image from book

Analyzing startx

You've already seen that you can start the Linux GUI with the startx command. This command starts the X server and switches your display into graphics mode. It also runs through a series of configuration files that prompt Linux to start your selected desktop and other desired applications. The start of this script is illustrated in Figure 14-5.

image from book
Figure 14-5: The startx script

On the Job 

The startx command is actually a shell script that serves as a front end to the xinit command. The default location for both startx and xinit is /usr/bin.

There are a number of configuration files that can help you customize the behavior of your X Window session. These are hidden files that you can install into users' home directories. If startx doesn't find a particular configuration file in a home directory, it uses a default version of the same file.

Take a look at two of the first lines in the startx script:

 userclientrc=$HOME/.xinitrc sysclientrc=/etc/X11/xinit/xinitrc 

When you start the X Window System with the startx command, the userclientrc directive looks for a file to run named .xinitrc in your home directory. It then reads the /etc/X11/xinit/xinitrc configuration script. This file, in turn, runs either the file $HOME /.Xclients, or, if that file doesn't exist, /etc/X11/xinit/Xclients.

A typical ~/.xinitrc file includes commands that start various X clients. (Remember that the tilde represents the home directory.)

On the Job 

You can also configure X clients to start when you start the GNOME desktop through the Sessions utility. Settings are stored in each user's home directory in the ~/.gnome2/session-manual file.

image from book
Exam Watch

There is more than one way to do many things in Linux, including the setup of default X clients. Knowing these options can help you troubleshoot problems during the Red Hat exams.

image from book

The following is an illustration of a simple ~/.xinitrc file:

 #!/bin/bash xterm & xclock -geometry 200x200-20+20 & xclipboard -geometry 300x300-20-20 & exec twm 

The first line sets bash as the shell for this script. The next line starts an xterm terminal client. The following line starts xclock with a specific size and location. The line after that brings up an X Window clipboard, also with a specific size and location. Notice that the first three command lines end with an ampersand (&). This is important; it tells the shell to run each command line and return control to the shell for this script. The final line uses the exec command to start the twm window manager. I illustrate the result in Figure 14-6; this supersedes any default desktop and X clients that you may have otherwise configured.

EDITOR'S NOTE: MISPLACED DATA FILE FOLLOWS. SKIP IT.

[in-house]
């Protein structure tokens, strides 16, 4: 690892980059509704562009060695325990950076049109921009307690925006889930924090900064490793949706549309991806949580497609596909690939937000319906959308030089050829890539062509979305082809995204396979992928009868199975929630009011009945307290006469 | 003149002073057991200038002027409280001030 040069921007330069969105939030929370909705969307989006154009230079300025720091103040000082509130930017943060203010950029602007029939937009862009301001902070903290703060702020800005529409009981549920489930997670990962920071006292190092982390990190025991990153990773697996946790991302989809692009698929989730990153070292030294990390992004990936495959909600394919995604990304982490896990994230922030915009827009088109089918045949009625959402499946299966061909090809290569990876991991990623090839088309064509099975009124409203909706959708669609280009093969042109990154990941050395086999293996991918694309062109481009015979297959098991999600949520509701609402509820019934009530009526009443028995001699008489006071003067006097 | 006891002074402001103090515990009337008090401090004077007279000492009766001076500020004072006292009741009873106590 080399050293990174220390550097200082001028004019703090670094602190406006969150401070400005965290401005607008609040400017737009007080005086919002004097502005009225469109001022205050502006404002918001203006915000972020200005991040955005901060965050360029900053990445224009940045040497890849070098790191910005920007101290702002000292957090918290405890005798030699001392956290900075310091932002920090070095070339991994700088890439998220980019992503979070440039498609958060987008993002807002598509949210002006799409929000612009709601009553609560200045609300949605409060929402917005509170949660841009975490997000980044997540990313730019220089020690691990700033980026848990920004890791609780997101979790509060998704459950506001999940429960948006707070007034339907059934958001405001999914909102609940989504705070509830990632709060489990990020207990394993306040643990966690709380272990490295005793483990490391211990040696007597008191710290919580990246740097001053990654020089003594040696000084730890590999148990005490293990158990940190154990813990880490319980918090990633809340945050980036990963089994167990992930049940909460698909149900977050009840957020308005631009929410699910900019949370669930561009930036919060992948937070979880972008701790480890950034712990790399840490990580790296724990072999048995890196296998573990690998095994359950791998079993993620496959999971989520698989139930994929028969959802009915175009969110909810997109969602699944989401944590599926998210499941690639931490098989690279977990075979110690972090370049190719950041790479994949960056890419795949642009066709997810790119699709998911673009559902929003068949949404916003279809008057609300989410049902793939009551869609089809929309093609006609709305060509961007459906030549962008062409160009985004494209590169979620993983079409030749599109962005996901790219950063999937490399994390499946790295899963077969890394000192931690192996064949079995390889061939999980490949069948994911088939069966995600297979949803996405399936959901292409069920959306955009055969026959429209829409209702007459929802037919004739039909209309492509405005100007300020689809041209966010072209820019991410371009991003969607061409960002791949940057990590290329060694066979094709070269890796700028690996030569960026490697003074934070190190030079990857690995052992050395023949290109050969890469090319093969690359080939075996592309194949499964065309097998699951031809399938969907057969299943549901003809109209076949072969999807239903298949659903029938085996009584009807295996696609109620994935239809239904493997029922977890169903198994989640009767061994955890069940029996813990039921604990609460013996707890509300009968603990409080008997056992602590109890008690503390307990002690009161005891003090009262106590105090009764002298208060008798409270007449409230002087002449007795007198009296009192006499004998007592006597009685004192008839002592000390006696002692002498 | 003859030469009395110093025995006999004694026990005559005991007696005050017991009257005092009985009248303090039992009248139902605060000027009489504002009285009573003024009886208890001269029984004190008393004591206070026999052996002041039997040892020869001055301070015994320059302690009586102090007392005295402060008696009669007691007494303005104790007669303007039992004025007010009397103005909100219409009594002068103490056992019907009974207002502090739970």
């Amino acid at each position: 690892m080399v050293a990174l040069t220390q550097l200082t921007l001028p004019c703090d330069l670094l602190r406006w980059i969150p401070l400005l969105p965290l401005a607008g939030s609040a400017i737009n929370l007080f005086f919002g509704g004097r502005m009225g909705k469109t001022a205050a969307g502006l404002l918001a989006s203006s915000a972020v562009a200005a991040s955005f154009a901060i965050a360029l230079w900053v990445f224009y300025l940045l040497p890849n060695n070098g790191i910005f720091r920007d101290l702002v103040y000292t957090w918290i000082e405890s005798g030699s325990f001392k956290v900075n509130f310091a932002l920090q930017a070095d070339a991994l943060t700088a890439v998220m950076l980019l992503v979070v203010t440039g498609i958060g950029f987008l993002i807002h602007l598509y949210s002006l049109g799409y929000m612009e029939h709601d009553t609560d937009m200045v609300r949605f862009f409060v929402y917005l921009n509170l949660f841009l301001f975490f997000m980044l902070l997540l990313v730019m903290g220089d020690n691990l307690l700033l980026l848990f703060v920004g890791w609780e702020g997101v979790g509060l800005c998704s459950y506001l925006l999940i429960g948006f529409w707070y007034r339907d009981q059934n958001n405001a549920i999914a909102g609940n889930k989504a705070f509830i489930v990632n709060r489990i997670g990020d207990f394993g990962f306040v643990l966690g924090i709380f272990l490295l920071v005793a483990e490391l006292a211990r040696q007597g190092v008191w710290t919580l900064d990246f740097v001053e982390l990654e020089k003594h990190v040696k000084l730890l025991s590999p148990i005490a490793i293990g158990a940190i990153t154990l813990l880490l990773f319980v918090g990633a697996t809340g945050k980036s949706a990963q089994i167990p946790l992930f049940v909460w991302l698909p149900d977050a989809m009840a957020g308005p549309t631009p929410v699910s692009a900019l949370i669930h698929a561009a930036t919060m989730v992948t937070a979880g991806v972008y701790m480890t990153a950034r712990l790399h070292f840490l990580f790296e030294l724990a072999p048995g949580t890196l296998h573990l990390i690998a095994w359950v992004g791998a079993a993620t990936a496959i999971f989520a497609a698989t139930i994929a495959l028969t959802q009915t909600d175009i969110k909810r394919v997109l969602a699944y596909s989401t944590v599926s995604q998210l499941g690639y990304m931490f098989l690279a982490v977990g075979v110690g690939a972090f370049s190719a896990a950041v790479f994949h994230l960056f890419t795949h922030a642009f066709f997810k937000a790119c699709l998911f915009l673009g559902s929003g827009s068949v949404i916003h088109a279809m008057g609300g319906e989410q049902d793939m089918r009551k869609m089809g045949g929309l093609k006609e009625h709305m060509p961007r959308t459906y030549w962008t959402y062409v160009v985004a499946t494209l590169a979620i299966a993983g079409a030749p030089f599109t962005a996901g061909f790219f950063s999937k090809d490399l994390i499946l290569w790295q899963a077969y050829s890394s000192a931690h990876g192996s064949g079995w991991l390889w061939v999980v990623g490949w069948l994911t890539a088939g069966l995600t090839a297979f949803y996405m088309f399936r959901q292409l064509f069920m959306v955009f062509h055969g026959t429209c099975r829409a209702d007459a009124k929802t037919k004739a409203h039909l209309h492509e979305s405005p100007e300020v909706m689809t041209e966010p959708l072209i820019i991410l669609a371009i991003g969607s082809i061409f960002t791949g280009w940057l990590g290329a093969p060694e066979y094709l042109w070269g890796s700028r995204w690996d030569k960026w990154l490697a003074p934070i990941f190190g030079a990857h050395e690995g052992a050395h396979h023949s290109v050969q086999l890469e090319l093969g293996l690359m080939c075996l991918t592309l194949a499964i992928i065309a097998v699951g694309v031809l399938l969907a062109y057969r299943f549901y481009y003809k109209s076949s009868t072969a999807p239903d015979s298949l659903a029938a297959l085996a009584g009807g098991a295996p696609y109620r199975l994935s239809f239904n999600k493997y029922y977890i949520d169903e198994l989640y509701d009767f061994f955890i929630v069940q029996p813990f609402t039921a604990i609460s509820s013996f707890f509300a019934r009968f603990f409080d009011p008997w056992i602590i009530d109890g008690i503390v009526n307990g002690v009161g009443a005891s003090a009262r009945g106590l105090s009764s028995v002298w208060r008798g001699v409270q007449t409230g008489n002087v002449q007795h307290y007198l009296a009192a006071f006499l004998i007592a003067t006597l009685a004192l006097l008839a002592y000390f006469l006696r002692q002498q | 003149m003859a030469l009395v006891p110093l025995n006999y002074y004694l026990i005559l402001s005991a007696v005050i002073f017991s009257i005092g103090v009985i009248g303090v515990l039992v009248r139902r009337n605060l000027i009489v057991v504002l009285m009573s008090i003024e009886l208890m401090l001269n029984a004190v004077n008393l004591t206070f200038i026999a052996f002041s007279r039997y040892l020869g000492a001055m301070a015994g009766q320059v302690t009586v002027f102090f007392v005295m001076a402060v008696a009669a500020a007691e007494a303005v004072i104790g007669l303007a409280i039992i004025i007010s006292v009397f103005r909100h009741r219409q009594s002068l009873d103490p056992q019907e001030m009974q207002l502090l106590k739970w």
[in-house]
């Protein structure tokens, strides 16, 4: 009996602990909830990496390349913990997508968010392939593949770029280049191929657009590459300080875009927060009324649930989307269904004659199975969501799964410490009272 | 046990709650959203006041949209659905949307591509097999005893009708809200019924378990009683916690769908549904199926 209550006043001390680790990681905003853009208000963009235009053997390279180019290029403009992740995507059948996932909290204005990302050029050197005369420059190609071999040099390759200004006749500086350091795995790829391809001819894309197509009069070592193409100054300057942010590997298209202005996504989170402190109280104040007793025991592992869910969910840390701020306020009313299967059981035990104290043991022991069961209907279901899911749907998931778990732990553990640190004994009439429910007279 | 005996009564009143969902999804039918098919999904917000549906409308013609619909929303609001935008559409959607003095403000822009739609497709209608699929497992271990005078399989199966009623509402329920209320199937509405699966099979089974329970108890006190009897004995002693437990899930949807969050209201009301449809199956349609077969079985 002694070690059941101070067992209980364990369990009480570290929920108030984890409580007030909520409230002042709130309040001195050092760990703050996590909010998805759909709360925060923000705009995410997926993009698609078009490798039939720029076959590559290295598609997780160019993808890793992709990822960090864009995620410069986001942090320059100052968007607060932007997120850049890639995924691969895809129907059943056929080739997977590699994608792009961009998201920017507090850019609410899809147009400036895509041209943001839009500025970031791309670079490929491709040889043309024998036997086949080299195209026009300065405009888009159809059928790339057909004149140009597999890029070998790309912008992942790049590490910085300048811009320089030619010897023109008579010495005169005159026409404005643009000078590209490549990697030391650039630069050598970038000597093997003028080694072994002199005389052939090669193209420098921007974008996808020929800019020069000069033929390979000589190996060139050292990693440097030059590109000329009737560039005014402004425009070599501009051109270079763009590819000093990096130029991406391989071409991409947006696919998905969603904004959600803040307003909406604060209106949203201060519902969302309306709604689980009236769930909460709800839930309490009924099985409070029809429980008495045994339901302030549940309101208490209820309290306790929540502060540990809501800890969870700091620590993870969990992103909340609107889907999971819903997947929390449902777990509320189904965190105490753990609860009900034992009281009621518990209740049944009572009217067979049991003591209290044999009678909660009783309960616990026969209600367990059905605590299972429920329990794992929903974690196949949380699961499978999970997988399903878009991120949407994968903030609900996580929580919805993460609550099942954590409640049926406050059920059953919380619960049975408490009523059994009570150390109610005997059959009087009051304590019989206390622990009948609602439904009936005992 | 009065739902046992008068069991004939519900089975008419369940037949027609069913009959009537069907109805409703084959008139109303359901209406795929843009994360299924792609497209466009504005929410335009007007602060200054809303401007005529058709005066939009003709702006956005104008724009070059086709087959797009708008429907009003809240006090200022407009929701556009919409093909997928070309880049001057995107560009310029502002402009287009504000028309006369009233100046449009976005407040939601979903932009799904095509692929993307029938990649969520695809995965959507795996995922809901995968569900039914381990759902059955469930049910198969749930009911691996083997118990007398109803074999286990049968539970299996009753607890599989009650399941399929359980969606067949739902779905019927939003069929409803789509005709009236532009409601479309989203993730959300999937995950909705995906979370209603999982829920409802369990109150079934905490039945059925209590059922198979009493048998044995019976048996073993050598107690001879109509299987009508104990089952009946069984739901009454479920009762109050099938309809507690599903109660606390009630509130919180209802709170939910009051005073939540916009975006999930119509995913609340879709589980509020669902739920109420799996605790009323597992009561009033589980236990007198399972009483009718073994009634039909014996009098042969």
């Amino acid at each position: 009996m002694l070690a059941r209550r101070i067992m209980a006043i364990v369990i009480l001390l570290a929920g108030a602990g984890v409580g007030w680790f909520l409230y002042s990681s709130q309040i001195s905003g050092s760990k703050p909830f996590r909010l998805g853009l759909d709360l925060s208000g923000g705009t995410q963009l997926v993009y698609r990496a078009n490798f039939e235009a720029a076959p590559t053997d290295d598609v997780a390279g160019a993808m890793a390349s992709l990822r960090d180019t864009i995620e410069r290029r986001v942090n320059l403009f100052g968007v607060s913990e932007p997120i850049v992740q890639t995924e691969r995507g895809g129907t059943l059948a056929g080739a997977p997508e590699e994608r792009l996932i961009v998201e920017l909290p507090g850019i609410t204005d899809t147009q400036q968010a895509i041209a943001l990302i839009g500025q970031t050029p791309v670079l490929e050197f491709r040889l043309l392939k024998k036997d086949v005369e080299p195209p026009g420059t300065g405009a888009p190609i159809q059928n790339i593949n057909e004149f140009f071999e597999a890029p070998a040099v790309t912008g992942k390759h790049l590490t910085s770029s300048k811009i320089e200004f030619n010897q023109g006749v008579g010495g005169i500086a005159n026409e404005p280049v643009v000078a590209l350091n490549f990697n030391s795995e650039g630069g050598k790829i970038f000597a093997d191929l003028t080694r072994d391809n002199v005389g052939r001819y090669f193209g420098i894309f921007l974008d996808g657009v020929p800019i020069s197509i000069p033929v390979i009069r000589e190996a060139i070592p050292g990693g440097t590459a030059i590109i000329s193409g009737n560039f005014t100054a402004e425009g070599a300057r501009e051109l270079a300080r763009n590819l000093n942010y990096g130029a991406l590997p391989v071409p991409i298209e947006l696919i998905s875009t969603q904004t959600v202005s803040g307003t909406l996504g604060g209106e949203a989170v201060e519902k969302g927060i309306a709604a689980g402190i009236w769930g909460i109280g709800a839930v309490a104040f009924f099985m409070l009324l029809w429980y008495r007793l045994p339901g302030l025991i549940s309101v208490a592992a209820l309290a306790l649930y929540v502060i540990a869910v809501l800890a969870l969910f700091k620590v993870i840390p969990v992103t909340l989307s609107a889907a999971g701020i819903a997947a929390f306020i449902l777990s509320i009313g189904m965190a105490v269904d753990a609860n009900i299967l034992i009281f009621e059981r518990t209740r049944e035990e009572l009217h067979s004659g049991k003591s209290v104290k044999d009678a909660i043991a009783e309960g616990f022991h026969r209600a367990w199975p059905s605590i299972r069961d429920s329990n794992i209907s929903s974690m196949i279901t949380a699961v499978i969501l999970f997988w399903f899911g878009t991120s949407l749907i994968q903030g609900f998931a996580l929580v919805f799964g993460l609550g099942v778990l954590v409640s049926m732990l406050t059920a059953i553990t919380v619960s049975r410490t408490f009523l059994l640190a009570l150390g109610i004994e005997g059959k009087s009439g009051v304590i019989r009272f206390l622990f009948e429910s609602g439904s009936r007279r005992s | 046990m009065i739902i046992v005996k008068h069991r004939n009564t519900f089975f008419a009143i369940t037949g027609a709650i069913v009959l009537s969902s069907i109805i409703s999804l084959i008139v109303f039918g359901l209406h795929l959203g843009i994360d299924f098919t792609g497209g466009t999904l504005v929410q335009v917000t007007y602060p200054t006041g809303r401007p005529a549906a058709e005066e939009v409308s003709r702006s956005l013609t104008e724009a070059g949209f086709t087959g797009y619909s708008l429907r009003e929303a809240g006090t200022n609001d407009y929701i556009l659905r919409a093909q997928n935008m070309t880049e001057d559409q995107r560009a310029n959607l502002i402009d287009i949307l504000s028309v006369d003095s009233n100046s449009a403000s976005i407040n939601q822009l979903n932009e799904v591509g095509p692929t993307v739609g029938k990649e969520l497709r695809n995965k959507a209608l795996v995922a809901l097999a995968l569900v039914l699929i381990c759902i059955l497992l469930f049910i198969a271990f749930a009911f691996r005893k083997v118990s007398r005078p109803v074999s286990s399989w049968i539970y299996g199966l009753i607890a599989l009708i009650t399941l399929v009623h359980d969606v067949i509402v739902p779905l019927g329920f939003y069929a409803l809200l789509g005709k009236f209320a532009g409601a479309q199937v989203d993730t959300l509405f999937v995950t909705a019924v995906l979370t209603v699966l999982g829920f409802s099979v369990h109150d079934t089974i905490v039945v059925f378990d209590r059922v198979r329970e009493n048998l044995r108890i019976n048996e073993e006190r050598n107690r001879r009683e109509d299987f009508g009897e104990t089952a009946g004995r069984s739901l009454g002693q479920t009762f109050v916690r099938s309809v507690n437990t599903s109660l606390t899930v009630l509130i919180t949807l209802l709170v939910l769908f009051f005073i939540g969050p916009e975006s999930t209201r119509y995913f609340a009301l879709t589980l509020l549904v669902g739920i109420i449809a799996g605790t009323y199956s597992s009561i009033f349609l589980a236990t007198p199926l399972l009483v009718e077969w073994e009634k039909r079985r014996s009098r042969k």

image from book
Figure 14-6: A GUI as custom configured through ~/.xinitrc

You can start other desktops through this file; for example, substitute one of the following commands for exec twm in the previous example of an .xinitrc configuration file.

 exec gnome-session exec startkde 

You can create an ~/.xinitrc file with a text editor of your choice. Once you've saved the file, startx executes the commands in this file, with the results shown in Figure 14-6.

Exercise 14-3: Customizing the startx Process

image from book

In this exercise, configure the X Window System to use a customized .xinitrc file.

  1. If the X Window System is running, change to a text console by pressing CTRL-ALT-F1.

  2. If you see a login prompt, log in at the text console as root. Otherwise, press CTRL-C to stop the current X Window session.

  3. If you logged in from the GUI (using a window manager such as gdm), stop the current X Window server with the following command:

     # init 3 

  4. Make sure you're in your home directory, logged in under your account. I access my home account from root with the su - michael command. Use your favorite text editor to create a .xinitrc file. If you're not sure what to do, use the sample file shown in the preceding section.

  5. Start the X Window System with the following command:

     # startx 

    Your X Window session should automatically start the applications in your .xinitrc file.

  6. Assuming you used the sample .xinitrc file described earlier, exit from the twm desktop. To do so, left-click the desktop to bring up the twm main menu and click Exit.

  7. If you want to restore your original desktop settings, to allow you to start GNOME or KDE with the startx command, remove the .xinitrc file from your home directory.

image from book

Now that you have seen how X Window clients and the X Window server work together, refer to the following Scenario & Solution for some common situations you may encounter, along with their solutions.


I'm having problems getting X.org to run on my hardware.

Check the Red Hat hardware support site. Run system-config-display.

I want to use a different desktop environment.

Use the switchdesk command to change your desktop environment.

I want to stop the X Window System without rebooting Linux. When I try logging out, all I see is a graphical login manager.

Use the init 3 (or telinit 3) command to change the system runlevel to runlevel 3.

I'm having problems starting an X client.

Check that the DISPLAY variable is properly set with the following command:

# export DISPLAY=localhost:0.0

Check for underlying network problems.

Check X security problems.

My X Window display is acting strangely and I can't log in.

Switch to a virtual console and log in. Check the error logs. See if your X Font Server (xfs) is running. If it isn't, check for errors in ~/.xsession-errors and /var/log/messages. Make sure your /tmp and /home directory partitions are not full. As a last resort, rerun system-config-display or Xorg -configure.

RHCE Red Hat Certified Engineer Linux Study Guide (Exam RH302)
Linux Patch Management: Keeping Linux Systems Up To Date
ISBN: 0132366754
EAN: 2147483647
Year: 2004
Pages: 227
Authors: Michael Jang